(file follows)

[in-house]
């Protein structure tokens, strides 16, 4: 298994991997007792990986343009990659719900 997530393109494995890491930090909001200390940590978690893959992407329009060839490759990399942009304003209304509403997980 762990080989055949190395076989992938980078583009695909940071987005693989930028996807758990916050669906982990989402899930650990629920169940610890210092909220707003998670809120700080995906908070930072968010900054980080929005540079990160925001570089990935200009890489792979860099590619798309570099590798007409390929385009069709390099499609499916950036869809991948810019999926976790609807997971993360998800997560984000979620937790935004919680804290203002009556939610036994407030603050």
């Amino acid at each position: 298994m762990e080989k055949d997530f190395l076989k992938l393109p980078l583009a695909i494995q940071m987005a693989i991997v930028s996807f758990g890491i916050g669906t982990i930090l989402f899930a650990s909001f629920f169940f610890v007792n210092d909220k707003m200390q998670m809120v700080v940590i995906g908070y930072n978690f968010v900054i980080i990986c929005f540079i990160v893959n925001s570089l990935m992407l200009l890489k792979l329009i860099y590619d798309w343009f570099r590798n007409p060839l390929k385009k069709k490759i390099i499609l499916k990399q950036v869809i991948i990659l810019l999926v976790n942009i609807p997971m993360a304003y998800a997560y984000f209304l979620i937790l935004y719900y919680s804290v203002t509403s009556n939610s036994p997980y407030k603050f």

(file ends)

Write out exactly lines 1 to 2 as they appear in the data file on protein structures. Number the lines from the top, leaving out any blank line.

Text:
[in-house]
């Protein structure tokens, strides 16, 4: 298994991997007792990986343009990659719900 997530393109494995890491930090909001200390940590978690893959992407329009060839490759990399942009304003209304509403997980 762990080989055949190395076989992938980078583009695909940071987005693989930028996807758990916050669906982990989402899930650990629920169940610890210092909220707003998670809120700080995906908070930072968010900054980080929005540079990160925001570089990935200009890489792979860099590619798309570099590798007409390929385009069709390099499609499916950036869809991948810019999926976790609807997971993360998800997560984000979620937790935004919680804290203002009556939610036994407030603050």